The First Omen parents guide: The Omen prequel was almost rated NC-17, so keep your little devils away

The new horror film in theaters now is a prequel to the original, 1976 Omen.
(L-R): Sonia Braga as Silvia and Nell Tiger Free as Margaret in 20th Century Studios' THE FIRST OMEN. Photo by Moris Puccio. © 2024 20th Century Studios. All Rights Reserved.
(L-R): Sonia Braga as Silvia and Nell Tiger Free as Margaret in 20th Century Studios' THE FIRST OMEN. Photo by Moris Puccio. © 2024 20th Century Studios. All Rights Reserved. /
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The First Omen is now in theaters, starting today. The prequel to the original 1976 film (and not the 2006 remake) is part of a larger trend of extending horror franchises through legacy prequels, sequels, etc. Here, we’re following a nun played by Nell Tiger Free as she discovers the horror that led to the birth of Damien, aka the Antichrist. But is this movie appropriate for your little devils? Short answer: absolutely not.

Directed by Arkasha Stevenson, and written by Stevenson, Tim Smith, and Keith Thomas, the movie picks up in the early 1970s in Rome as prospective nun Margaret Daino heads to an orphanage run by Cardinal Larence (Bill Nighy), the man who cared for her in her youth. Once she arrives, strange, horrible things start happening, mostly around a young disturbed girl named Carlita Skianna (Nicole Sorace). Could Carlita be the future mother of the Antichrist?

I’ll be up front: The First Omen is the first Omen movie I’ve ever watched, so I don’t know if they’re all like this. But this movie is not psychological horror, though there’s a fair amount of that. It’s blood, guts, pregnancy trauma, jump scares, demon rape, and so much more. I already spoiled this, but this is not for the faint of heart, and definitely for anyone who doesn’t like some incredibly graphic horror scenes.

If you like that? More power to you. But even then, this movie – which the filmmakers needed to fight to bring down from an NC-17 to an R-rating is extreme, even by horror movie standards.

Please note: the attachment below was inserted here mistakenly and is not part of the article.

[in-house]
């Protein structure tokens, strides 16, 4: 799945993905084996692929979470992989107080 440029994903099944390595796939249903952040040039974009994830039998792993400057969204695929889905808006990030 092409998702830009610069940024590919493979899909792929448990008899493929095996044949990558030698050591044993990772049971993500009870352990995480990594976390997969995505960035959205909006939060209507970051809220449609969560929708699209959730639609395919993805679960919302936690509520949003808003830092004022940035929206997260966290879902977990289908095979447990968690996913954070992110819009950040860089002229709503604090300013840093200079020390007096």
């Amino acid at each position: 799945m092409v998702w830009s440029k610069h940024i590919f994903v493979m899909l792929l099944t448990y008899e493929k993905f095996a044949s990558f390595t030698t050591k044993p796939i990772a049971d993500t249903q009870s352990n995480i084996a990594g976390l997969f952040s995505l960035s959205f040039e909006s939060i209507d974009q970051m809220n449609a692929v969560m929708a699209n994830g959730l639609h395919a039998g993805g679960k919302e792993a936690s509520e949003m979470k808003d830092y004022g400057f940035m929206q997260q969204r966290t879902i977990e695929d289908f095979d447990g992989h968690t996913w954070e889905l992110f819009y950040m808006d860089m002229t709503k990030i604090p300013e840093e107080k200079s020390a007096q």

Let’s get into how and why, so you can make a determination for yourself.

The First Omen Parents Guide: Explaining The R Rating

THE FIRST OMEN
Nell Tiger Free as Margaret in 20th Century Studios' THE FIRST OMEN. Photo by Moris Puccio. © 2024 20th Century Studios. All Rights Reserved. /

The First Omen is rated R for “violent content, grisly/disturbing images, and brief graphic nudity.” Just to give you a little preview of what we’re going to break down below. As mentioned, the MPA did give it an NC-17 rating initially, and we’re going to get into spoilers for why in the first section below.

Sex & Nudity: It’s because you see a vagina. And to be clear about this, it is during a birthing scene that dances around what you’re seeing at first. There’s a woman completely nude from the waist down, screaming as she gives birth and doctors and nuns busy themselves around her. So as a viewer, you think maybe they’re going to avoid showing you what happens. They do not, in fact, avoid it. If you’ve ever watched the health class classic The Miracle of Life, you know what’s coming next. The camera cuts to the side to show what seems to be a baby emerging from the woman’s vagina. Then it cuts directly on for some frontal nudity, as what actually emerges from her vagina is a demonic, gruesome claw that unfolds.